The problem in the middle east it's too complex to be addressed with just moving the Palestinians or Israel. It is a religious problem, in fact a fanatism problem. For the Jews, that's their promised land, and Jerusalem their sacred city. They just won't move from there. They have their roots there, where they have been from the year 1000 BC. They were displaced by the romans because of a rebellion, and deported to several cities in the roman empire around the 2 century AC.

It was later, in the 7 century AC, that the arabs conquered Jerusalem. The cristian inhabitants of the region conversed to the islam, and that is how the palestinian were born. In fact, both have the same racial origin: both are semits.

When the II World War ended, and Israel was created, the palestinian who lived there were given full citizenship. It's after the Yon Kippur war, and the six days war that Israel conquers some regions from their neighbourgs. Their inhabitants are the palestinian that now reclaim a palestinian state.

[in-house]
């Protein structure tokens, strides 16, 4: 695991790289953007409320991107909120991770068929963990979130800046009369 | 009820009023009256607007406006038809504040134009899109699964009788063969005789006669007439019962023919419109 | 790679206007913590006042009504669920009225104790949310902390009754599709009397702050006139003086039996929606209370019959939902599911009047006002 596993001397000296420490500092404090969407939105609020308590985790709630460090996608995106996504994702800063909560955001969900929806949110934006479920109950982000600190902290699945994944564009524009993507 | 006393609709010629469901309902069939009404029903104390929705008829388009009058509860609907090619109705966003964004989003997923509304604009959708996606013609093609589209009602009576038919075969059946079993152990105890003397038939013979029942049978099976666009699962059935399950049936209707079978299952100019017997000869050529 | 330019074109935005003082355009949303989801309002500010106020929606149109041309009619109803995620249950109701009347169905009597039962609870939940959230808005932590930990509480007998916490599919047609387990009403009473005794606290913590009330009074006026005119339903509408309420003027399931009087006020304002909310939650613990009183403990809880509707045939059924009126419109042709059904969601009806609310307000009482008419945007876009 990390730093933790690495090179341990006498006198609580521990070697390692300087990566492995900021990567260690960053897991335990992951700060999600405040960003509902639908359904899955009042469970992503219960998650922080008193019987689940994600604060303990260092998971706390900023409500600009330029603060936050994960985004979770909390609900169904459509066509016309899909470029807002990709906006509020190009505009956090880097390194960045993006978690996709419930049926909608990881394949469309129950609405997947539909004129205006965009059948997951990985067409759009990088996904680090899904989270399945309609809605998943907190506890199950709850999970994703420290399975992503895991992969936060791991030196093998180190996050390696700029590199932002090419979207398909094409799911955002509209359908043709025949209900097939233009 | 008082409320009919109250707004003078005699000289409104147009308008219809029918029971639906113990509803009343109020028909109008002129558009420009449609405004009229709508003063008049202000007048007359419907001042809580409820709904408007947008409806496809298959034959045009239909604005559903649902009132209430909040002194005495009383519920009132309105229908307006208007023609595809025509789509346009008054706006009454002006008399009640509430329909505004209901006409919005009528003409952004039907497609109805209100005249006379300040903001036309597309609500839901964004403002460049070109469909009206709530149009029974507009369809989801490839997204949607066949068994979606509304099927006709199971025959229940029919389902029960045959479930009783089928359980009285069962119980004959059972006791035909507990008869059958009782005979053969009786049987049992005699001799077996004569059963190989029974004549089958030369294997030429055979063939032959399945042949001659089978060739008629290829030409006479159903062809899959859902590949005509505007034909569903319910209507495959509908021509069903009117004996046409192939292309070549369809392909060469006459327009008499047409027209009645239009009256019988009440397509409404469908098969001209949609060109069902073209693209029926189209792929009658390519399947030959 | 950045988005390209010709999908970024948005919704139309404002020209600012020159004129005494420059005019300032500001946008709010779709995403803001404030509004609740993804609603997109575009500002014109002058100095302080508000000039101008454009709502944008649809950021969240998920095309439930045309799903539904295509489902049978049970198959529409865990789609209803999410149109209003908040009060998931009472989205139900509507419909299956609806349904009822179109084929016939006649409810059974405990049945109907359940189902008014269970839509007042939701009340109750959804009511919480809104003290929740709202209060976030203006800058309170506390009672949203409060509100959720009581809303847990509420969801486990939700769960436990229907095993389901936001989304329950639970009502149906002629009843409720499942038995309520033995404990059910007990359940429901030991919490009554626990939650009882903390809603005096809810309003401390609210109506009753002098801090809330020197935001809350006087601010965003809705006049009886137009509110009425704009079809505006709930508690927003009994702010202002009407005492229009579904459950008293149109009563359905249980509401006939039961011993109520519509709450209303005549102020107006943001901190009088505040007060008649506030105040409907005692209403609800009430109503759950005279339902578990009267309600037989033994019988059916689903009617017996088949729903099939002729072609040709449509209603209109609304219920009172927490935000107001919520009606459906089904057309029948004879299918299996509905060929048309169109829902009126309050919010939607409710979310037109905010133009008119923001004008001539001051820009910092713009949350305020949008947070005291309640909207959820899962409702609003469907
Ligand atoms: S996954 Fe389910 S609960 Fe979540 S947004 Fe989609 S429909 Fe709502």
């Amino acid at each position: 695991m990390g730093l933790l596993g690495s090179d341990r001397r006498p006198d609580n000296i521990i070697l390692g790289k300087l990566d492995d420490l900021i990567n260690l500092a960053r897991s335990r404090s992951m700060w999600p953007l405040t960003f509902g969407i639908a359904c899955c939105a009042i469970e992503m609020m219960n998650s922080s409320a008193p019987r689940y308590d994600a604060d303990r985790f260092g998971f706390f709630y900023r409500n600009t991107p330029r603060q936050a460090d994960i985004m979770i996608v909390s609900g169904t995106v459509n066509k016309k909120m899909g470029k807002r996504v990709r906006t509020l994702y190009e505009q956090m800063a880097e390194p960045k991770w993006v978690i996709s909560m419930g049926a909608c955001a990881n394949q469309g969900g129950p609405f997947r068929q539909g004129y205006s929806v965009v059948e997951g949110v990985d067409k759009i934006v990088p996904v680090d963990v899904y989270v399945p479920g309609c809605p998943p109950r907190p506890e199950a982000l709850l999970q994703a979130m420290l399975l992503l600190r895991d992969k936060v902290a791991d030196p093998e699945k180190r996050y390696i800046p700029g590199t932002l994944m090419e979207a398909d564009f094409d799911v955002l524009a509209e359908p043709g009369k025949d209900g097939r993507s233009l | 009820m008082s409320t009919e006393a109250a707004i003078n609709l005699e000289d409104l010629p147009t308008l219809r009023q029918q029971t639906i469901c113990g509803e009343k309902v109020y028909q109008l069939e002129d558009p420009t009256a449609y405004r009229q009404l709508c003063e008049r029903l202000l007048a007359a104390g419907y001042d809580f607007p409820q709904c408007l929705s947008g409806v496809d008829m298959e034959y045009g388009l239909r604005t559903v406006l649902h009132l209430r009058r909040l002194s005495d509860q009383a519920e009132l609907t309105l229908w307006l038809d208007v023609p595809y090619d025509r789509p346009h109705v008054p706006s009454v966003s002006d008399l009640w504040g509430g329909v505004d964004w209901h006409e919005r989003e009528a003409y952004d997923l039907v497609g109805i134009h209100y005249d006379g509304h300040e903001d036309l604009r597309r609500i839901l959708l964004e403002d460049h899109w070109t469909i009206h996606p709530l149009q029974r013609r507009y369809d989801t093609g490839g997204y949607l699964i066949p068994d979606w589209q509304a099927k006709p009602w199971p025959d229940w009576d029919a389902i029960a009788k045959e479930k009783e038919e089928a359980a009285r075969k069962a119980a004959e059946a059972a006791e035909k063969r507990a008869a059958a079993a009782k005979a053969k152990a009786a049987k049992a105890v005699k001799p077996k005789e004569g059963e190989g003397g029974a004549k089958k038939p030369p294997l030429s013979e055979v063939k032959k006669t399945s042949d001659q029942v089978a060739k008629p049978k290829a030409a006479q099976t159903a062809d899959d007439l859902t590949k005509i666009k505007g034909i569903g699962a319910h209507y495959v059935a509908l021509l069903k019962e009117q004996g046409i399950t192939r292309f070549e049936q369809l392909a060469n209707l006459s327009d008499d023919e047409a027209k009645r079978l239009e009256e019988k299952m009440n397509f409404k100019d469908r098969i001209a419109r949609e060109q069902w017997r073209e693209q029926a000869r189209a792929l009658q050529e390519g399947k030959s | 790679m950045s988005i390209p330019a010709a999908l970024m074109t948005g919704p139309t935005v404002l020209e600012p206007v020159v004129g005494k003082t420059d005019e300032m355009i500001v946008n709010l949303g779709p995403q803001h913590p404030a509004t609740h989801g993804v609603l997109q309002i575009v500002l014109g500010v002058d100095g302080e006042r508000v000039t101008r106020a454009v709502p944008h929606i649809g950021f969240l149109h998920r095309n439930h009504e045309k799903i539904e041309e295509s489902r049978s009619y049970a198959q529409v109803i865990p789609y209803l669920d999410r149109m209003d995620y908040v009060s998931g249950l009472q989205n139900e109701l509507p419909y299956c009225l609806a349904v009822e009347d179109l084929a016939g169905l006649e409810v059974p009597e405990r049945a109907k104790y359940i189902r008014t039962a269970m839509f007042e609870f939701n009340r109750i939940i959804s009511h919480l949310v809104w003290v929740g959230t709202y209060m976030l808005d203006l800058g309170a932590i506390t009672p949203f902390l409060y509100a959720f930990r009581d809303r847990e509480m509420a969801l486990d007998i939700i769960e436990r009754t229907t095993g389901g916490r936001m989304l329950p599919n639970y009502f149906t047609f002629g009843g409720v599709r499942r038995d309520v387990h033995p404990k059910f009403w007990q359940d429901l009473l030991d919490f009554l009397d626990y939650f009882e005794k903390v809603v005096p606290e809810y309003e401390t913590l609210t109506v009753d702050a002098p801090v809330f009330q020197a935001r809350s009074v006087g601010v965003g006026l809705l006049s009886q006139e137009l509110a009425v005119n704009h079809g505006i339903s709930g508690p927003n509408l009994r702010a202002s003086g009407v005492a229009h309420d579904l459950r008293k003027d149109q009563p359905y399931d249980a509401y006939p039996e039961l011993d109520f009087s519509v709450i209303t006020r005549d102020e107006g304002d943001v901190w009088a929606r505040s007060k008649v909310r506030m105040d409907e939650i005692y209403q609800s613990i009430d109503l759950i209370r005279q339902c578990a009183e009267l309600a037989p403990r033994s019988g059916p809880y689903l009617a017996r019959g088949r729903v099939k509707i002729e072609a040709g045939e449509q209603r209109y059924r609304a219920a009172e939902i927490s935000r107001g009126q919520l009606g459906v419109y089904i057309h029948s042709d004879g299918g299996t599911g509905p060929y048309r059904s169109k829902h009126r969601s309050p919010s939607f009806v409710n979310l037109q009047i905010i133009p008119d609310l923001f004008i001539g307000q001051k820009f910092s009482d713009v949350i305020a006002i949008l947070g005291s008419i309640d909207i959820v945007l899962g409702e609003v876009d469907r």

But they don't want any state, they want to create an state on the territories they now control.

Jerusalem is the worst problem: it's a sacred city for the Islam. It's also a sacred city for the Jews. The Jews will never move from there if not forced to. Nor will the palestinians.

Perhaps the solution for Jerusalem would be to create an international zone there under control of UN. Just as Tanger was before WWII.

ha (none / 0) (#29)
by Anonymous Reader on Mon Oct 22nd, 2001 at 05:50:13 PM PST
I wonder when someone is going to get the idea that the Arabs and the Jews might try sharing the land... although the simple concept might be a little difficult for many to comprehend, I do think that it may calm things down over there.

on an unrelated note, in the Christian Bible, does it not state that the Jews had broken their covenant with God and are no longer deserving of Jerusalem? if this is 'true,' and just as valid as anything in the Torahs, then why isn't anyone acting upon this? perhaps Jerusalem would be better run by Christians and Muslims working together, rather than by folks who still live in 1,000 BC.